My uncle died and left our family money There is about $150,000 missing from what he told us he had. What are my rights?

My cousin has POA. I told his attorney that made the trust that all this money is missing and that I wanted the paperwork to support transactions!! What are my legal rights in this case. I asked for paperwork last April and now it's almost September and nothing! He died last December....how long will this process take??

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You mentioned two documents in your question: a Power of Attorney and a Trust.

The authority (power) in a Power of Attorney ends upon the death of the principal (your uncle). The person your uncle named as his agent in the POA had no authority to engage in transactions after the death of your uncle. A Power of Attorney document should have a clause that lists who has the right to demand that the Agent (attorney-in-fact) provide an accounting of the principal's funds and transactions.

Was the Trust that you mentioned established by your uncle during his lifetime (inter vivos), or was it a Testamentary Trust that was created by his will?

An inter vivos trust should have instructions listing who has the right to demand information from the Trustee. State law also has default rules that can help family members hold a Trustee accountable.

If the Trust came into existence after death, through terms of your Uncle's will, the Probate Court will already have jurisdiction over proceedings. State law and the instructions written into the Testamentary Trust can provide ways to enforce accountability from a Trustee.

An attorney working to protect your interests can advise you on the POA and Trust clauses, and state Probate and Trust laws that apply to the circumstances.



Life, You mentioned that your cousin had POA; that's why John made reference to POA in his answer.

You are making an assumption that what your uncle told you about his financial circumstances was true. That he knew how much was being spent on his care.

My mom is 92 and has vascular dementia. My brother, who has POA, has never divulged to her that her care is costing her $15,000 per month. We routinely tell her that "it's all insurance mom, you and dad had great insurance ". This is why we think that your uncle may not have given you an accurate accounting of his funds if he did so when he was close to death. Or, if he told you, say a year before he died, $150,000 could have gotten spent in a couple of months.

John, who is one this forum's legal experts, has given you a nuanced and specific answer to your question. I think you should follow the advice, or private message him with followups.
Perhaps you should (a) look up the definition of "assumption", and (b) examine your approach to getting advice.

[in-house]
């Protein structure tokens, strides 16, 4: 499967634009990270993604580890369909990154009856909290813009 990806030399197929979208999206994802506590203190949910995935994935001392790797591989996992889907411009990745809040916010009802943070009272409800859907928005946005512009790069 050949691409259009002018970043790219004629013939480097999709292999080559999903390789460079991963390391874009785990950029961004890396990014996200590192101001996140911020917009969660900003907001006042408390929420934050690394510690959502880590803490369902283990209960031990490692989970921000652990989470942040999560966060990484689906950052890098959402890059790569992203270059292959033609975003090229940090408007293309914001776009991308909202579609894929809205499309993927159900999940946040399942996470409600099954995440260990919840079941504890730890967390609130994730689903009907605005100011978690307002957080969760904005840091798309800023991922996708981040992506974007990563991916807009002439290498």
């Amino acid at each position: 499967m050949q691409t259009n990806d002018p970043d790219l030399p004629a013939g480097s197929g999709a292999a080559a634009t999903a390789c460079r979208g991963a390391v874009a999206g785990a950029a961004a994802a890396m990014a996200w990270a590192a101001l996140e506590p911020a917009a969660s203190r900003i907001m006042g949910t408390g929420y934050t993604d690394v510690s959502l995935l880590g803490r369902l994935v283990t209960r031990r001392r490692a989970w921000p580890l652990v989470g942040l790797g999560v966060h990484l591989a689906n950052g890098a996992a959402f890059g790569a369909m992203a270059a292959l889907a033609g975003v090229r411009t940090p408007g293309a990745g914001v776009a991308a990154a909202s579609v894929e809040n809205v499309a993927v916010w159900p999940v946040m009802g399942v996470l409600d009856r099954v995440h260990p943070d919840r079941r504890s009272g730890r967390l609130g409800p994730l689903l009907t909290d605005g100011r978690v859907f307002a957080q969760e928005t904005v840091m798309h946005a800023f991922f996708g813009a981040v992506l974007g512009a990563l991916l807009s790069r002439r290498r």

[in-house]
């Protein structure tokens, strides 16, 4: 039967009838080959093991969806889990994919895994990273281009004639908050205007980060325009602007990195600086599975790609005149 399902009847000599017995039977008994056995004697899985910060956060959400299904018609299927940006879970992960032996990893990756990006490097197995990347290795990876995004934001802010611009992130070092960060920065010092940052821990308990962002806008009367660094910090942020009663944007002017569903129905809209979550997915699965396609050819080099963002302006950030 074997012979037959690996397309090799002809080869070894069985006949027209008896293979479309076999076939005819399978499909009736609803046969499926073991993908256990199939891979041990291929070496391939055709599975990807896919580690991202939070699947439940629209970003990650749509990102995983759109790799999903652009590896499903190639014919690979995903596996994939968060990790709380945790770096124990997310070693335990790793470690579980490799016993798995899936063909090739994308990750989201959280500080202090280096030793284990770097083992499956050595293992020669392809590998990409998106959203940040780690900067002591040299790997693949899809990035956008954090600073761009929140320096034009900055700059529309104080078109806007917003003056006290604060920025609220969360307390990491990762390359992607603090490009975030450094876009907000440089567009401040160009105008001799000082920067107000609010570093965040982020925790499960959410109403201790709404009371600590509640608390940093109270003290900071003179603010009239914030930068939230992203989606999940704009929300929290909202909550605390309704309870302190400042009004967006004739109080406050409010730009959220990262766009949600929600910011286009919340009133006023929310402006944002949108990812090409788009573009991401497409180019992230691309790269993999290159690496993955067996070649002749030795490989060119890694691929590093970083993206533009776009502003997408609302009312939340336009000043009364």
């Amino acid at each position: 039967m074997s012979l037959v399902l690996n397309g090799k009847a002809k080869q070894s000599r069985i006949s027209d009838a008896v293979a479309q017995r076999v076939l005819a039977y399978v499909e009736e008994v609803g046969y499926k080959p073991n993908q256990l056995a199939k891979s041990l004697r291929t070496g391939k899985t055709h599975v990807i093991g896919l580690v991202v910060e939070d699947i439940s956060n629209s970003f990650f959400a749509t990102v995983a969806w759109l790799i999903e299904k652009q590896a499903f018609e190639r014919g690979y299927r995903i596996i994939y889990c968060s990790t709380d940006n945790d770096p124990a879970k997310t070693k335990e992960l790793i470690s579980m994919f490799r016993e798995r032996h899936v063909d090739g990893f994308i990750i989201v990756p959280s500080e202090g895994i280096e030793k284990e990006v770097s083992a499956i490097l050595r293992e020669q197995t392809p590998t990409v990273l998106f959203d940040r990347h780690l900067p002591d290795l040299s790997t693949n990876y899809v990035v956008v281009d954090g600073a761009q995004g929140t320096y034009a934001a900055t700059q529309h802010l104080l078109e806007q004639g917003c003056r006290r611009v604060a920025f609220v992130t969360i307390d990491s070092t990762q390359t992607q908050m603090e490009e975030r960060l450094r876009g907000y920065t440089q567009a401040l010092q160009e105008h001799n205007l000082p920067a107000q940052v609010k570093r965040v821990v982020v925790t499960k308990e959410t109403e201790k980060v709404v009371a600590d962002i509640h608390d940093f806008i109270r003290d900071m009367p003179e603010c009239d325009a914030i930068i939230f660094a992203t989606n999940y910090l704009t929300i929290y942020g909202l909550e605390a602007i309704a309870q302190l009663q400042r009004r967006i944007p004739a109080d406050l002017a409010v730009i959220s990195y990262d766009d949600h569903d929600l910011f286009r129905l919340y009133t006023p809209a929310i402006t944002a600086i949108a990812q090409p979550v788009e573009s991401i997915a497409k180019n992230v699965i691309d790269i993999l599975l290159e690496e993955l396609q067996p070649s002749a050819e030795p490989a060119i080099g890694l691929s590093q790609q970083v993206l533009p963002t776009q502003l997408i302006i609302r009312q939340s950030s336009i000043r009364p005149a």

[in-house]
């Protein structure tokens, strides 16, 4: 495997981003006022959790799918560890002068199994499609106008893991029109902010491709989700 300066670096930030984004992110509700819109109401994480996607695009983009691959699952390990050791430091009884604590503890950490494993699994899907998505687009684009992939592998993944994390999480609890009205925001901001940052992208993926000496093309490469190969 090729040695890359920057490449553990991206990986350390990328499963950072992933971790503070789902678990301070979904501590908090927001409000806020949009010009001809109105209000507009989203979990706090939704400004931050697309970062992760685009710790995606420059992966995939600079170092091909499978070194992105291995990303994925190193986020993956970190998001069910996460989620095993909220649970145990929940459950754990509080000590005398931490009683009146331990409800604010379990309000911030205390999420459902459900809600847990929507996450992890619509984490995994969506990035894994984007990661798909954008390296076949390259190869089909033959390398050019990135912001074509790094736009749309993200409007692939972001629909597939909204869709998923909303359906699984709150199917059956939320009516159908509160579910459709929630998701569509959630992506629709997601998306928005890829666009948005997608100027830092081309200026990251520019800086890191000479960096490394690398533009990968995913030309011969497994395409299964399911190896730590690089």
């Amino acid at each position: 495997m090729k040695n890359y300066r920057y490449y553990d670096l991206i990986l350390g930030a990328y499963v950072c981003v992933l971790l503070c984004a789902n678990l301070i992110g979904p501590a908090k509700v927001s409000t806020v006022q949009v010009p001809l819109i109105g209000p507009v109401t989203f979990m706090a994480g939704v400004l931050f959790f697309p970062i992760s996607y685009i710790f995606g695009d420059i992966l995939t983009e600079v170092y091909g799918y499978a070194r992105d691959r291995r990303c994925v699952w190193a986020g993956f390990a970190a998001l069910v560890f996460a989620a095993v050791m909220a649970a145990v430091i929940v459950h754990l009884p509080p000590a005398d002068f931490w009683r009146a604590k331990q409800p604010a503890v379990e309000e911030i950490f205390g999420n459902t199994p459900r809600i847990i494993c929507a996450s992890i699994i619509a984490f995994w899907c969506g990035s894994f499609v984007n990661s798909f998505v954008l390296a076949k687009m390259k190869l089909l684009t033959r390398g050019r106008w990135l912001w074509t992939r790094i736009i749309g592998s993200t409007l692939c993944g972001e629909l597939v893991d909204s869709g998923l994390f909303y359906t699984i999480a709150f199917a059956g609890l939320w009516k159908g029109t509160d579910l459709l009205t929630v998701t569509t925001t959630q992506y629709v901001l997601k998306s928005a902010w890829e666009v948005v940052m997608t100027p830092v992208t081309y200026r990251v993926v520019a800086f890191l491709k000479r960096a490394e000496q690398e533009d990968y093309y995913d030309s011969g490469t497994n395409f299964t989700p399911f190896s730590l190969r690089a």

With your attitude, you'll be lucky if anyone even bothers to respond to your posts.
Life - the good folks on this forum are trying to help you.......

Whomever was named executor in the will is in charge and at whatever time frame they deem necessary within state laws. Like for example, TX probate allows 4 years from when Letters presented (within 1st year) and all validated and determination made as to type of probate. You were not named executor nor agent, so not your call.

You want it different, then you hire your own probate attorney to litigate on your behalf as a named heir & I'd say maybe 3K as a initial retainer and then somewhere $250/$500 hr after a certain point in all this.

As someone who has been an executor twice, I have found that family is often clueless on the reality of their supposed "well off" family. Often the elder bluffs or implies there is $ when there's not any $, so to keep family sucking up to them. Or the elder has $ as income when they are alive, so family thinks they are well off, but once they die that income stops and all those debts which they paid minimally when alive now all come due against the estate. Executor has to wait out to see just what claims are out there and negotiate or pay before heirs get a penny.

$ 150 large isn't really very much $ if they had costs for care to pay.
You asked Windy why you'd care if you weren't in the will. My answer was you might care if your FOLKS were in the will. You worded your initial post a bit unclear when you said he left "our family money."
So, you wouldn't want someone with legal expertise to answer your question, just someone who has been in the situation? Just clarifying.
lifeexperiences, good luck in finding an attorney to help you who had the exact same personal experience.
Lifeexperiences, On various threads on the forum, I've seen posters ask for responses only from people who have had exactly the same experience. Why is that? Why did they, like you, write off responses from well meaning folks who might have something useful to add anyway?

windyridge...why would i care about how much money he had if i wasn't in the will?
Because your parents were in the will. ;)

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